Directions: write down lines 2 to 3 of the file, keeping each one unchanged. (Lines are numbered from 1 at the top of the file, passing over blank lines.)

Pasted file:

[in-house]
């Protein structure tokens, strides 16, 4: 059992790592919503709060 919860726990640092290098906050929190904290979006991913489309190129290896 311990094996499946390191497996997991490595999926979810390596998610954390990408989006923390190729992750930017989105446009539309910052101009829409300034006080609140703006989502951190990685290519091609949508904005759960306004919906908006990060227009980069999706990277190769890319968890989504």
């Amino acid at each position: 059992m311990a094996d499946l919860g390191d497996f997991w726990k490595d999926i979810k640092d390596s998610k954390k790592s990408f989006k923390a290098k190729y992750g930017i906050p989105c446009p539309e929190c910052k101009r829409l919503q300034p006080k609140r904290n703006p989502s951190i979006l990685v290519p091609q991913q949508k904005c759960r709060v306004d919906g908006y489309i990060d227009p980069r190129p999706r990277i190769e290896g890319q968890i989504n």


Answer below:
């Protein structure tokens, strides 16, 4: 059992790592919503709060 919860726990640092290098906050929190904290979006991913489309190129290896 311990094996499946390191497996997991490595999926979810390596998610954390990408989006923390190729992750930017989105446009539309910052101009829409300034006080609140703006989502951190990685290519091609949508904005759960306004919906908006990060227009980069999706990277190769890319968890989504």
């Amino acid at each position: 059992m311990a094996d499946l919860g390191d497996f997991w726990k490595d999926i979810k640092d390596s998610k954390k790592s990408f989006k923390a290098k190729y992750g930017i906050p989105c446009p539309e929190c910052k101009r829409l919503q300034p006080k609140r904290n703006p989502s951190i979006l990685v290519p091609q991913q949508k904005c759960r709060v306004d919906g908006y489309i990060d227009p980069r190129p999706r990277i190769e290896g890319q968890i989504n």